The U.K. government has introduced a new bill to prevent money laundering and fraud. The bill also covers some aspects related to crypto.
The United Kingdom has introduced a new bill that will focus on removing dirty money from its economy. The bill is an effort to crackdown on fraudulent activity and money laundering, something that the country has been focusing on for some time.
The bill aims to seize and recover “digital currency increasingly used by organised criminals to launder profits from fraud, drugs and cybercrime.”
Called The Economic Crime and Corporate Transparency Bill, it makes multiple changes to how a business must set up in the U.K. Those who register a company in the U.K. will have to verify their identities, among other changes.
One of those changes is the fact that the Companies House will have more powers with which to supervise company creation. This includes being able to cross-check data with public and private partners, as well as reporting suspicious activity to security agencies and law enforcement.
With respect to crypto, the bill will allow law enforcement to seize, freeze, and recover crypto assets. The U.K. has been seizing more crypto assets over the years as crypto regulation in the U.K. ramps up.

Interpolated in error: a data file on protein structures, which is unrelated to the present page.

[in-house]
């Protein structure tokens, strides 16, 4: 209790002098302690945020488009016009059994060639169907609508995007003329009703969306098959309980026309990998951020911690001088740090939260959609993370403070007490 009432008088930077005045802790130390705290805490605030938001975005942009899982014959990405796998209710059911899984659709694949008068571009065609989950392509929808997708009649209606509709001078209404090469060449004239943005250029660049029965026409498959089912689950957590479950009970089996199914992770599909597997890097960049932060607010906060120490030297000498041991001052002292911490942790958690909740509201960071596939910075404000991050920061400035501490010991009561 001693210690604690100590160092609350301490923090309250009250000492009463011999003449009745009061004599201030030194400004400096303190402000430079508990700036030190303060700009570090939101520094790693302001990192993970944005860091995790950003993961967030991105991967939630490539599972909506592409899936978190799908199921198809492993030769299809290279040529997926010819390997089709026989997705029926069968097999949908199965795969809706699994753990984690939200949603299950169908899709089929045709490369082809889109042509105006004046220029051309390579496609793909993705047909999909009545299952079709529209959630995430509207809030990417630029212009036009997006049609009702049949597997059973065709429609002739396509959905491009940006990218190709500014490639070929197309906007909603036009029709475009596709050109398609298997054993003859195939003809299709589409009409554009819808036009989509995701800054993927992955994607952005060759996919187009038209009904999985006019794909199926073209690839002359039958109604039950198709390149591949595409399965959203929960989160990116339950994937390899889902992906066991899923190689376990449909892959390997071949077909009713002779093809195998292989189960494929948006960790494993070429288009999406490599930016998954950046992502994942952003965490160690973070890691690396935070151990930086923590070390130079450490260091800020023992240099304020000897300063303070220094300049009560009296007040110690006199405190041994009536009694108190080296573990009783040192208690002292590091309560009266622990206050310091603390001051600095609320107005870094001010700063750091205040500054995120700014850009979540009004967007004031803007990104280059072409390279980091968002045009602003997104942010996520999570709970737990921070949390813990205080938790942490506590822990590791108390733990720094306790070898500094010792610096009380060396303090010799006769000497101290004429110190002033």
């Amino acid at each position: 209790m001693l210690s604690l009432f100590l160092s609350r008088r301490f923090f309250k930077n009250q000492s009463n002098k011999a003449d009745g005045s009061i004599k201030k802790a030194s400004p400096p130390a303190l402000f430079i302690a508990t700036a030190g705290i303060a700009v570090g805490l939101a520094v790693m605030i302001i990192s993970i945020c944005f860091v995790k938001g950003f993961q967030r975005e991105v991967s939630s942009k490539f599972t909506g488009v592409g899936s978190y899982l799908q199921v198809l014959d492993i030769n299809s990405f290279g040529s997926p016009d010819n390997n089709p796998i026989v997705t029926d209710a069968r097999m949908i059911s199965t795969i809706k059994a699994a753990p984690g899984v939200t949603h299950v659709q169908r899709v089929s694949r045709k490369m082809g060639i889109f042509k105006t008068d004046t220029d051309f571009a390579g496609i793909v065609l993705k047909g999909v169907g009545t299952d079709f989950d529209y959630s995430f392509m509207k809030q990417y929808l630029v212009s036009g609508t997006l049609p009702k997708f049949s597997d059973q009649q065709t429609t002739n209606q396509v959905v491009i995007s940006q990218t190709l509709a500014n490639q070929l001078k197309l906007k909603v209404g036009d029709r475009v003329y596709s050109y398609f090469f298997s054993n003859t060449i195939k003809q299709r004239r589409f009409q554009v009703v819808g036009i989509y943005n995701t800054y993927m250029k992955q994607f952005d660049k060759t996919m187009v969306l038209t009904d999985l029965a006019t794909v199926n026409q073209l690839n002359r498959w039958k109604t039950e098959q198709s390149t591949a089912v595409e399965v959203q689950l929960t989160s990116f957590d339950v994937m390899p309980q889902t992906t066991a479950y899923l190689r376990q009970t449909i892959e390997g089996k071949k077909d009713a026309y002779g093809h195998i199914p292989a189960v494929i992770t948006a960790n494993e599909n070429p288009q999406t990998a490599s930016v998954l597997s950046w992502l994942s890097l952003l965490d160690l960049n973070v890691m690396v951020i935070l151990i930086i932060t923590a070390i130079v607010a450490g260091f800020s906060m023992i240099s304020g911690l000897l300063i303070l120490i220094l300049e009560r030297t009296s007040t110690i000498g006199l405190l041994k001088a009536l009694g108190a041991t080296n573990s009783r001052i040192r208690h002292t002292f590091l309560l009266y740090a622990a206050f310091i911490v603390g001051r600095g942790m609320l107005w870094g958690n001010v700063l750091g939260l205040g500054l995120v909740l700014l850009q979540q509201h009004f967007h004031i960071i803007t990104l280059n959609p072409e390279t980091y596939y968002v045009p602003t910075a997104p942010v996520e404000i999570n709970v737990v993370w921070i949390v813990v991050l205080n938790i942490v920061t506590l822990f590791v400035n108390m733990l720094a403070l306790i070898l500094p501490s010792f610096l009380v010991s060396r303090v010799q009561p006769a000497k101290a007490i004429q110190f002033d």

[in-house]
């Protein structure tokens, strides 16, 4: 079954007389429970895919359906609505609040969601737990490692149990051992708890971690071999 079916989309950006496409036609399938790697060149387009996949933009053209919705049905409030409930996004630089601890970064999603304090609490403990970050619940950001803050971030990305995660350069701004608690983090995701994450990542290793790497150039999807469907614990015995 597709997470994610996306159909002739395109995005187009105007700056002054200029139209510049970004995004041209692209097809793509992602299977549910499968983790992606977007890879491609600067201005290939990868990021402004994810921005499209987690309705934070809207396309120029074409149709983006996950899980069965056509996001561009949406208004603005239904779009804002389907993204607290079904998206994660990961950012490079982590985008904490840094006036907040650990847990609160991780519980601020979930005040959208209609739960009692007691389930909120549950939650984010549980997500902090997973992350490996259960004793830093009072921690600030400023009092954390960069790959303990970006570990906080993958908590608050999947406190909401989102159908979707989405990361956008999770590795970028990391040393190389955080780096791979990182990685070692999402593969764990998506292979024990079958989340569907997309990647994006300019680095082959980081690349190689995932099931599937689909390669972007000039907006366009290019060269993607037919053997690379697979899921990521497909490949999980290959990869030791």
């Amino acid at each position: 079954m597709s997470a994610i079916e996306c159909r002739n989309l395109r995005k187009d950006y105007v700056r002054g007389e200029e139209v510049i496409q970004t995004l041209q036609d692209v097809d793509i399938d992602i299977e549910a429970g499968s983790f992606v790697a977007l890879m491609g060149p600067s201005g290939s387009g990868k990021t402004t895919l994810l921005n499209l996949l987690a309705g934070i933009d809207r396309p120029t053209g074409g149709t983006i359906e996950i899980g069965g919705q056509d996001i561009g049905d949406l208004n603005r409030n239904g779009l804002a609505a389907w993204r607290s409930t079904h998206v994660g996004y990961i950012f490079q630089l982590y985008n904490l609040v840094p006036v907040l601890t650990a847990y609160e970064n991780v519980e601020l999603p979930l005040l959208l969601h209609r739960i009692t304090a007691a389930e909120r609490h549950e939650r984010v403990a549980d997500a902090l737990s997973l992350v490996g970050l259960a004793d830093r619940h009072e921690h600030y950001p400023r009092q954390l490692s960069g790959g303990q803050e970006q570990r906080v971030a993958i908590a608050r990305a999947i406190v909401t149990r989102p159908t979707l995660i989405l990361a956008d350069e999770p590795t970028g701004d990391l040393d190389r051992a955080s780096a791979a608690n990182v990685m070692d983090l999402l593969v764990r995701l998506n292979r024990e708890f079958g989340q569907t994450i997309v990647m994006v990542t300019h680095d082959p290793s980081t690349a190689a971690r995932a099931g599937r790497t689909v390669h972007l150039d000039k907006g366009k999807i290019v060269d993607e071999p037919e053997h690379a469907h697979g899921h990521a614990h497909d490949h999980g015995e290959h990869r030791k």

UK authorities determined to control crypto market
The U.K. has been paying more attention to illicit activity involving crypto. It has also been keen on ensuring that companies follow every letter of the law and to that end has taken many actions against companies in the space.
Most recently, the Financial Conduct Authority (FCA) issued a warning to consumers that exchange FTX had not registered with it. As such, it warned users to be careful. The FCA has issued similar warnings in the past.
European Union focusing on stronger regulation so far
The European Union is also hard at work trying to create a broad framework for the crypto market. The EU has the MiCA bill, which is moving ever closer to adoption. The bill emphasizes consumer protection and stablecoin regulation, though it also covers NFTs to a degree.
The EU has been working on the bill a lot longer on the crypto regulation bill, so it’s unsurprising that it covers more. The region has also been far more focused on consumer protection in general, not just in the crypto space.